A study conducted through Glassdoor showed a decline in internship opportunities of 52 percent between March and April 2020 and a 49 percent decrease between May 2019 and May 2020. Many industries at the start of the pandemic faced the difficult decision of cutting internship numbers as a precautionary measure to combat the virus, and some are still adjusting their programs for the foreseeable future of the pandemic.
“My career plan has slightly changed due to COVID,” said Welch. “Ideally, I wanted to go back to [Boeing] this summer for a second year of the internship program. However, [Boeing] has reduced the number of interns they are having for their program this summer due to COVID, so I was not able to receive a return offer,” said Welch. “I am actively applying to other companies and seeking other internship opportunities.”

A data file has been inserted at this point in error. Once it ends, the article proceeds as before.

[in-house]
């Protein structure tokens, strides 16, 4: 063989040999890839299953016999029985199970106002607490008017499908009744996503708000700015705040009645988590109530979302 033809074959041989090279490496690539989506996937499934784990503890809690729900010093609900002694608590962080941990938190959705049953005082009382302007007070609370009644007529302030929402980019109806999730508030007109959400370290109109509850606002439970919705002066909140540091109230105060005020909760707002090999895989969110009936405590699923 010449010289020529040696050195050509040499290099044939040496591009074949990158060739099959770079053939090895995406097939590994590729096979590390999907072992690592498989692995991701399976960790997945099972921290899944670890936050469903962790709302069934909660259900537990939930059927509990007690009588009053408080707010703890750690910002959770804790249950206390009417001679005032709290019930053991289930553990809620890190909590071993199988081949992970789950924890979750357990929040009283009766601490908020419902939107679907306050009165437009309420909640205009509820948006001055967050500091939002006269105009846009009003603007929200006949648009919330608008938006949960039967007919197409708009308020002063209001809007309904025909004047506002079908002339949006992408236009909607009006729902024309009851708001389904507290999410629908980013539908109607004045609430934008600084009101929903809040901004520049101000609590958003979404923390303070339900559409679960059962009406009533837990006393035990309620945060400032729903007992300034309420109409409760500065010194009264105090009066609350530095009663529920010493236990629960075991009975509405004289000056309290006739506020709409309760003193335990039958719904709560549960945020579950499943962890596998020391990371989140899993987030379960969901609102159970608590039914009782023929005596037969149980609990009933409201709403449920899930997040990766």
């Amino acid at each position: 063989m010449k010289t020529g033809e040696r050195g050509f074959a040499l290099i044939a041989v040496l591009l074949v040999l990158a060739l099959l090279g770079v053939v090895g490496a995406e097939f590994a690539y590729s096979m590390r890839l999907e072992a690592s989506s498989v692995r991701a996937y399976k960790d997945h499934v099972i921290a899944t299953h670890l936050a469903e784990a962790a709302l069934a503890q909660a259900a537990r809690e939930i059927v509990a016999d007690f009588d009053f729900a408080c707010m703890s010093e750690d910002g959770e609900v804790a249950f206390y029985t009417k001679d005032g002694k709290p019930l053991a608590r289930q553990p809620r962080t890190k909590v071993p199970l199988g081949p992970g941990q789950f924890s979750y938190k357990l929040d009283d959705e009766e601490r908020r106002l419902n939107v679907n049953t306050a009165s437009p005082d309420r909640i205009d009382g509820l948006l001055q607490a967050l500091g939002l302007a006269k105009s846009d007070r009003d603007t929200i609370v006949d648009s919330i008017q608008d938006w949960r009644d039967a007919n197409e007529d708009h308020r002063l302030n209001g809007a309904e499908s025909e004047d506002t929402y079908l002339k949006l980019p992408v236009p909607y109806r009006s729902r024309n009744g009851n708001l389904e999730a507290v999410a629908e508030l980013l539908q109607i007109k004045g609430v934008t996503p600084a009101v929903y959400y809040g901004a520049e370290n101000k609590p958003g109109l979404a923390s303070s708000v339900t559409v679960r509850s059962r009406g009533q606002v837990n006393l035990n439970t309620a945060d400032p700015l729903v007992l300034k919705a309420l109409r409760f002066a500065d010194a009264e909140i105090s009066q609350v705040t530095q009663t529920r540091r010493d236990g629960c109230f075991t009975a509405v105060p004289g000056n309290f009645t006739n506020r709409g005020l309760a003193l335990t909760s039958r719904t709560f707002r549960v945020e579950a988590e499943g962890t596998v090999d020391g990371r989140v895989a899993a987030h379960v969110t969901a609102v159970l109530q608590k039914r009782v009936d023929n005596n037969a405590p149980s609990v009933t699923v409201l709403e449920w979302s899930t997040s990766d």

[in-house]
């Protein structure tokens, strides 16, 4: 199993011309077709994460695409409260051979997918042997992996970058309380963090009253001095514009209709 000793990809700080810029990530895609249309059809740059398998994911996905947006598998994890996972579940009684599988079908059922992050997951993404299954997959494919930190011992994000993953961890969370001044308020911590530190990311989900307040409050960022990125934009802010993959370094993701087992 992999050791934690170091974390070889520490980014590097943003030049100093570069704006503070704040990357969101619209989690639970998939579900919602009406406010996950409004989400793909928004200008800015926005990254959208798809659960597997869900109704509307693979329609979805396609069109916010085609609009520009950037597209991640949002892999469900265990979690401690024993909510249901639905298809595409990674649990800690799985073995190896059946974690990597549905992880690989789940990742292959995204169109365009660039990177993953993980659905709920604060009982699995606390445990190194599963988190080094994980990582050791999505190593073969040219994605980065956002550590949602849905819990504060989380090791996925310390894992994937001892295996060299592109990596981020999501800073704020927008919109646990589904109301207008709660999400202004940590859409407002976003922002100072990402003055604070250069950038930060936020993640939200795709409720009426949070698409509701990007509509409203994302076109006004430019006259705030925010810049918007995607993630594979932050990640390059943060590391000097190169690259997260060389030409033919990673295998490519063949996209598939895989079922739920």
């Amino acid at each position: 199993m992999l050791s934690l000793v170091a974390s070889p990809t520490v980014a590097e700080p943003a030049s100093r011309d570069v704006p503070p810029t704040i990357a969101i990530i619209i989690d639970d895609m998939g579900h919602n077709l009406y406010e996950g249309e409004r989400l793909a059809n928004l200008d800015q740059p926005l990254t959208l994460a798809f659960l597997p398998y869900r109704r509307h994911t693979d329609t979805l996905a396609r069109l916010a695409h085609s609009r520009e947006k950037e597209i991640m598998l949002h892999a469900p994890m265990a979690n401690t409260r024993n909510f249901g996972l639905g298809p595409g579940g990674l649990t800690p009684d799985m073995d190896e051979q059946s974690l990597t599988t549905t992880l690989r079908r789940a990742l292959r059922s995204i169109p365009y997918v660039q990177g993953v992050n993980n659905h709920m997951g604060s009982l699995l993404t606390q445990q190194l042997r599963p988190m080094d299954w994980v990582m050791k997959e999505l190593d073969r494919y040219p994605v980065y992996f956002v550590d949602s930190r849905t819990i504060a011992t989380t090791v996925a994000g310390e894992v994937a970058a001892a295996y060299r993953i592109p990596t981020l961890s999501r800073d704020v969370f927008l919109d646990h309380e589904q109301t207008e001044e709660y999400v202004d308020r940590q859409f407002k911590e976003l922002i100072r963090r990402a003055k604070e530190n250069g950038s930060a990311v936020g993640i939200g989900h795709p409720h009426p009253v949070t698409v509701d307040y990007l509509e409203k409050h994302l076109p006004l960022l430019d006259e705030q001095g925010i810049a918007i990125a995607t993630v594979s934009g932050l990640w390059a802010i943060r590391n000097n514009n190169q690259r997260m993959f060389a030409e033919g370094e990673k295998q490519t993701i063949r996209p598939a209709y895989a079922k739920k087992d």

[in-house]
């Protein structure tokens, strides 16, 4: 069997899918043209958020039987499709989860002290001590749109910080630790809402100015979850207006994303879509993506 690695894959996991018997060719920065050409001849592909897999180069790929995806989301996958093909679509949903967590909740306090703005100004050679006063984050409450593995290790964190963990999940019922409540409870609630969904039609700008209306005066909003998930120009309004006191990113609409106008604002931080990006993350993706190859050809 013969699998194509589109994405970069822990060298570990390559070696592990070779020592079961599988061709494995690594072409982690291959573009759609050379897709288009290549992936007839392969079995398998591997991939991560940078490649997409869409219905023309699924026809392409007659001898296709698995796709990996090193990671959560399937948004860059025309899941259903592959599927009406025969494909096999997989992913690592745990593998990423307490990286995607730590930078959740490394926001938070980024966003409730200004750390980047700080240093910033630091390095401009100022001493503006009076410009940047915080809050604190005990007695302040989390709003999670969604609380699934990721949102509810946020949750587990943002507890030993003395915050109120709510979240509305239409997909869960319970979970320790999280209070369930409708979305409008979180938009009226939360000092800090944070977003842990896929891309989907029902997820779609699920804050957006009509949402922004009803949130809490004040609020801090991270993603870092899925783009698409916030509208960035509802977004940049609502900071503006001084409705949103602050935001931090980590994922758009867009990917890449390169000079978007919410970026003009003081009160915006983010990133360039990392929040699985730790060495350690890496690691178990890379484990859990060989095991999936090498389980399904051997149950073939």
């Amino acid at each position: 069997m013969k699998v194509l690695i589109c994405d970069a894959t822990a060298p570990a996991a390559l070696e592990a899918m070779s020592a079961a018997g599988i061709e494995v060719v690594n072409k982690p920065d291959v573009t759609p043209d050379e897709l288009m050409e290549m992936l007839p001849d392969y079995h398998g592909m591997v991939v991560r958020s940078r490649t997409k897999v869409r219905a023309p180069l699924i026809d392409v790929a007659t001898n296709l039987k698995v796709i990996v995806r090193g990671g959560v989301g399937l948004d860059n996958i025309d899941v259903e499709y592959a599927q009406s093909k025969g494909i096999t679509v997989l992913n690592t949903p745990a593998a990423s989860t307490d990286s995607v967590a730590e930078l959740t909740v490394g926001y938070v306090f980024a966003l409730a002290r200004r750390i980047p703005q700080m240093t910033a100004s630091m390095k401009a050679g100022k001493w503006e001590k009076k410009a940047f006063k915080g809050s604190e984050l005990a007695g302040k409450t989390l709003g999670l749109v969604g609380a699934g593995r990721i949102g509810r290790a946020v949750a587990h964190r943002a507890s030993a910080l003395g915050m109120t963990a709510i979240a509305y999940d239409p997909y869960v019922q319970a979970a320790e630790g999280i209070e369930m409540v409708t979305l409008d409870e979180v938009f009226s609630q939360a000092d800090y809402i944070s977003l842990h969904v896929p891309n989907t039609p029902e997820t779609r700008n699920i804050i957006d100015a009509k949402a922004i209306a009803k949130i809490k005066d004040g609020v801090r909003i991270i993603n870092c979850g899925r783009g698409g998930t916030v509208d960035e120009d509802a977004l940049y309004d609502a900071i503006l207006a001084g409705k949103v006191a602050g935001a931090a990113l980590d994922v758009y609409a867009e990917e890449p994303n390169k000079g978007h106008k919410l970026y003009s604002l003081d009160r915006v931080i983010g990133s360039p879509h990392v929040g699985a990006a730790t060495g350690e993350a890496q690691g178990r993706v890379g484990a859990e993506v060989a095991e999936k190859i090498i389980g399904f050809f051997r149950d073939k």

Businesses and students alike had hoped there would be more certainty in the coming months, but as infection numbers continue to rise, there is not a clear outlook for spring or summer 2021 internships. While many businesses are making moves to return to normalcy, there are plenty still hesitant to add new employees/interns to their workspaces. The Little Rock Zoo announced their 2021 internship program would be suspended for the year in caution for their staff and potential intern’s health. However, the Arkansas Governor’s Office Internship has made plans to proceed for the summer 2021 term with applications open through March 2021. The two organizations’ plans reveal the split the job market is currently facing in response to COVID-19. Without set guidelines, employers have made independent decisions according to the resources they have available for their staff.